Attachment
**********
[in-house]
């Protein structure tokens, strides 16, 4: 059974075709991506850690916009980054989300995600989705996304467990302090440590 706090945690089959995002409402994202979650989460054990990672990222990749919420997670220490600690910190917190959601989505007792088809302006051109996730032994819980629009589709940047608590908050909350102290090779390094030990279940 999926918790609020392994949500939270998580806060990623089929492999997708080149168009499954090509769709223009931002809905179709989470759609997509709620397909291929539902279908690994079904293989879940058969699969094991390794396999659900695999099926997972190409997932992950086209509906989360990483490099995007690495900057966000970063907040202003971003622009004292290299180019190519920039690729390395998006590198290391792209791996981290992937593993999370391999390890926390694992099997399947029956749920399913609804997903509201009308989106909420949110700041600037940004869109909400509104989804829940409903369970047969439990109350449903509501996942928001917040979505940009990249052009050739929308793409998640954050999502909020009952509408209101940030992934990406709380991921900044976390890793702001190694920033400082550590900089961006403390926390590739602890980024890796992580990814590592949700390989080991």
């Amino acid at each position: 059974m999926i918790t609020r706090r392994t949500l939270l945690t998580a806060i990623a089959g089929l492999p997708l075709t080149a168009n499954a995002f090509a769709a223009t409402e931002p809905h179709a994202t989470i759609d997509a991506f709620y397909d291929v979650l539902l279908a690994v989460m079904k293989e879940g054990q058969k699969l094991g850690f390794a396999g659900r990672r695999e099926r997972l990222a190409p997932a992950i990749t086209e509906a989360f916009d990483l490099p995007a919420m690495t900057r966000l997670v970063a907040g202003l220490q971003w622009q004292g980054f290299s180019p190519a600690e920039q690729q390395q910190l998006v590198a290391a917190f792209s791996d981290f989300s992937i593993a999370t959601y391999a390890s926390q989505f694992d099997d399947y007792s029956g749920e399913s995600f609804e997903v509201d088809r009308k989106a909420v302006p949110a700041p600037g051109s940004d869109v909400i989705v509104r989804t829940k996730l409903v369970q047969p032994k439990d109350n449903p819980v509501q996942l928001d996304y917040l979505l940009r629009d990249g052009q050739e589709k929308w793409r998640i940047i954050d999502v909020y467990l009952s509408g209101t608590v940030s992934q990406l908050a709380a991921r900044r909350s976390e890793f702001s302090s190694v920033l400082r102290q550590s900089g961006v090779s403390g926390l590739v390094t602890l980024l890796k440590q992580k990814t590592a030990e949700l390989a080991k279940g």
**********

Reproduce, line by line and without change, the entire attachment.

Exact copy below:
[in-house]
């Protein structure tokens, strides 16, 4: 059974075709991506850690916009980054989300995600989705996304467990302090440590 706090945690089959995002409402994202979650989460054990990672990222990749919420997670220490600690910190917190959601989505007792088809302006051109996730032994819980629009589709940047608590908050909350102290090779390094030990279940 999926918790609020392994949500939270998580806060990623089929492999997708080149168009499954090509769709223009931002809905179709989470759609997509709620397909291929539902279908690994079904293989879940058969699969094991390794396999659900695999099926997972190409997932992950086209509906989360990483490099995007690495900057966000970063907040202003971003622009004292290299180019190519920039690729390395998006590198290391792209791996981290992937593993999370391999390890926390694992099997399947029956749920399913609804997903509201009308989106909420949110700041600037940004869109909400509104989804829940409903369970047969439990109350449903509501996942928001917040979505940009990249052009050739929308793409998640954050999502909020009952509408209101940030992934990406709380991921900044976390890793702001190694920033400082550590900089961006403390926390590739602890980024890796992580990814590592949700390989080991």
């Amino acid at each position: 059974m999926i918790t609020r706090r392994t949500l939270l945690t998580a806060i990623a089959g089929l492999p997708l075709t080149a168009n499954a995002f090509a769709a223009t409402e931002p809905h179709a994202t989470i759609d997509a991506f709620y397909d291929v979650l539902l279908a690994v989460m079904k293989e879940g054990q058969k699969l094991g850690f390794a396999g659900r990672r695999e099926r997972l990222a190409p997932a992950i990749t086209e509906a989360f916009d990483l490099p995007a919420m690495t900057r966000l997670v970063a907040g202003l220490q971003w622009q004292g980054f290299s180019p190519a600690e920039q690729q390395q910190l998006v590198a290391a917190f792209s791996d981290f989300s992937i593993a999370t959601y391999a390890s926390q989505f694992d099997d399947y007792s029956g749920e399913s995600f609804e997903v509201d088809r009308k989106a909420v302006p949110a700041p600037g051109s940004d869109v909400i989705v509104r989804t829940k996730l409903v369970q047969p032994k439990d109350n449903p819980v509501q996942l928001d996304y917040l979505l940009r629009d990249g052009q050739e589709k929308w793409r998640i940047i954050d999502v909020y467990l009952s509408g209101t608590v940030s992934q990406l908050a709380a991921r900044r909350s976390e890793f702001s302090s190694v920033l400082r102290q550590s900089g961006v090779s403390g926390l590739v390094t602890l980024l890796k440590q992580k990814t590592a030990e949700l390989a080991k279940g």